I'm going to Spain tomorrow. The last time I visited Spain it was great. After that, I will go home.

Why don't English speakers say

    1. I'm going to home.
    1. I have visited to Spain.

"To" would be a preposition, right?

  1. Home ( Adverb as it describes the "going", therefore no need to add the preposition = I'm going home.
  2. What would the rule be here?
  • No "to" because __________ = I have visited to Spain.

  • Why would it work to change visited with gone? = I have gone to Spain.

Thanks in advance

  • Because visit already contains the meaning to. If you visit someone, you go to their home, hospital bed or whatever to see them. If you visit a place, you travel to it. Dec 15, 2020 at 9:06

1 Answer 1


We say (and write)

  • I'm going to the park.

  • I'm going to school.

But always

I'm going home.

Never "I'm going to home".

We say "I have gone to X" but never "I have visited to X" rather always "I have visited X."

Most verbs will either take "to" with such an indirect object, or not. "I have listened to Bach" but "I have heard the music" not "I have heard to the music". I am not sure why "going" does not use this for "home" but does for most other destinations. One says "I am going to my home" or "to her home" but never "to home". I think it is simply one of the oddities of the language.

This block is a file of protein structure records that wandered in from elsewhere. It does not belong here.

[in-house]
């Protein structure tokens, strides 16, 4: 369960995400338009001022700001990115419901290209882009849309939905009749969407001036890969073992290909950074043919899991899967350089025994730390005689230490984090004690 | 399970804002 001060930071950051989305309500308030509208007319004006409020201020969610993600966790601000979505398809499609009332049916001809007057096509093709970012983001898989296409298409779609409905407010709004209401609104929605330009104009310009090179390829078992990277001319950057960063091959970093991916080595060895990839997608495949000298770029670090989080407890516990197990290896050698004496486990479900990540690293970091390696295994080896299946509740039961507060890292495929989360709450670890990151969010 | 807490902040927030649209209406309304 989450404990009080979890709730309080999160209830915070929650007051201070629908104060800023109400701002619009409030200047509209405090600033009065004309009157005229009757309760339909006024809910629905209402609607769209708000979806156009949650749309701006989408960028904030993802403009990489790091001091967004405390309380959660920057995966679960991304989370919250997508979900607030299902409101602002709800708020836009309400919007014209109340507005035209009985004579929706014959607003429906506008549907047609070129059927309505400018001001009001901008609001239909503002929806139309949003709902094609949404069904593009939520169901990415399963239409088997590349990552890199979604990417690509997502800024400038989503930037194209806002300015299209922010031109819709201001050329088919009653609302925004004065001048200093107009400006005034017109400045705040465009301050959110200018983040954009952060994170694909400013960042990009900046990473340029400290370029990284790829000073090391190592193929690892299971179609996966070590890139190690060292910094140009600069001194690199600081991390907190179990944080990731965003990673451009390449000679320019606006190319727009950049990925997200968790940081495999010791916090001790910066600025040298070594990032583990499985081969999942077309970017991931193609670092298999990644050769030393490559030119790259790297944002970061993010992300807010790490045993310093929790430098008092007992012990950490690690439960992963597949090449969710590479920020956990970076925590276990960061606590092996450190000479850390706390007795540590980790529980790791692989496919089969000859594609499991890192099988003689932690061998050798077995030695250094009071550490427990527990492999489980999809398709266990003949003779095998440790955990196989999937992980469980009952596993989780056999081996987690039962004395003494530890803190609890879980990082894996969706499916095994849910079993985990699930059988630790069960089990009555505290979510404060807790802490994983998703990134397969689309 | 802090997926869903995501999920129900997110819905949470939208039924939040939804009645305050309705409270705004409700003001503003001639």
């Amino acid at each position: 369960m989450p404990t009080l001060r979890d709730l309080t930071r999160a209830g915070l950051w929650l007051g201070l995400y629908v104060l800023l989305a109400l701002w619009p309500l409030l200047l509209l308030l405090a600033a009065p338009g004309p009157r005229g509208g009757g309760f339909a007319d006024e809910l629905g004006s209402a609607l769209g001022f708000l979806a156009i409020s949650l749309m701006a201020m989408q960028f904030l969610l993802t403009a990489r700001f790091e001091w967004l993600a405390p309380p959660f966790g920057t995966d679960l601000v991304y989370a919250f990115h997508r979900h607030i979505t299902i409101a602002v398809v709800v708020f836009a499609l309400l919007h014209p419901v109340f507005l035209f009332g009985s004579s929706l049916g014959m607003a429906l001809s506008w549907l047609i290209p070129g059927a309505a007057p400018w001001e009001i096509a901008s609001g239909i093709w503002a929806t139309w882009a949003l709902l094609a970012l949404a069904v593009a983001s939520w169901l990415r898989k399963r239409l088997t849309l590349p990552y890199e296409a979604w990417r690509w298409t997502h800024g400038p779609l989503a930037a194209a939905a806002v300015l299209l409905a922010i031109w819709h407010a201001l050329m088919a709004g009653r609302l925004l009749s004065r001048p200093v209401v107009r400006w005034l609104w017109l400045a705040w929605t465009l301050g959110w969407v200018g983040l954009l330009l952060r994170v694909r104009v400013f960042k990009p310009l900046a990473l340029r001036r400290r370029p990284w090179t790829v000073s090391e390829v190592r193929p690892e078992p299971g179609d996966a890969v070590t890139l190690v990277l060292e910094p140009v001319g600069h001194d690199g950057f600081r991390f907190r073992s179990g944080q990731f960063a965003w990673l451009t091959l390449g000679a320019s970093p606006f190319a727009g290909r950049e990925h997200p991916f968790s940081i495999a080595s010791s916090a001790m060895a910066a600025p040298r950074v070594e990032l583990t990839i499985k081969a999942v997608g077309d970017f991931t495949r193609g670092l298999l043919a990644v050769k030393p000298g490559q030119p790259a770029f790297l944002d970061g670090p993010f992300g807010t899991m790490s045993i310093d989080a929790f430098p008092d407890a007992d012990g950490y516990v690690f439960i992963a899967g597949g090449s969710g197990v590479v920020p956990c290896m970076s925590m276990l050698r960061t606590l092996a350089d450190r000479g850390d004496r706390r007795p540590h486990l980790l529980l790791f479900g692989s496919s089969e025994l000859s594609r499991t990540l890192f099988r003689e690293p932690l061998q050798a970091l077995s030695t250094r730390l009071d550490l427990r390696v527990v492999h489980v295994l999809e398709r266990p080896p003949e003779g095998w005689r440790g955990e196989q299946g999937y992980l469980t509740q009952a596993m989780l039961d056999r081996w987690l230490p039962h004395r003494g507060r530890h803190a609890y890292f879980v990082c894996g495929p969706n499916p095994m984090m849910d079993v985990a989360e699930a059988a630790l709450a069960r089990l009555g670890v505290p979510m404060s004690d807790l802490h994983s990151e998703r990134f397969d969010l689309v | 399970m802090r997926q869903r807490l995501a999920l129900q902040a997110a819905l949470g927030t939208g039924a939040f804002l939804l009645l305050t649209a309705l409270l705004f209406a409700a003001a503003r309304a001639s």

• In which sentence is "home" a noun? It is not clear?
    – fev
    Dec 15, 2020 at 19:41
  • In "I am going home" home is a noun, a specific place. The question seems to suggest tht home is an adverb here, unless I have misunderstood it. Dec 15, 2020 at 19:47
  • This is what Collins dictionary suggests, not only me.
    – fev
    Dec 15, 2020 at 19:49
  • @fev I disagree in that usage, although surely "home" can be an adverb. . But given a reputable source that says the exact opposite, i will edit this out of the answer. Dec 15, 2020 at 19:53
  • Thank you David. I think we are all on the right path. I got another comment on wordreference. It seems "home" can be an adverb if we refer to our own home. It is a noun if it is someone else's. Ref: forum.wordreference.com/threads/…
    – Pubwie
    Dec 16, 2020 at 1:31

You must log in to answer this question.

Not the answer you're looking for? Browse other questions tagged .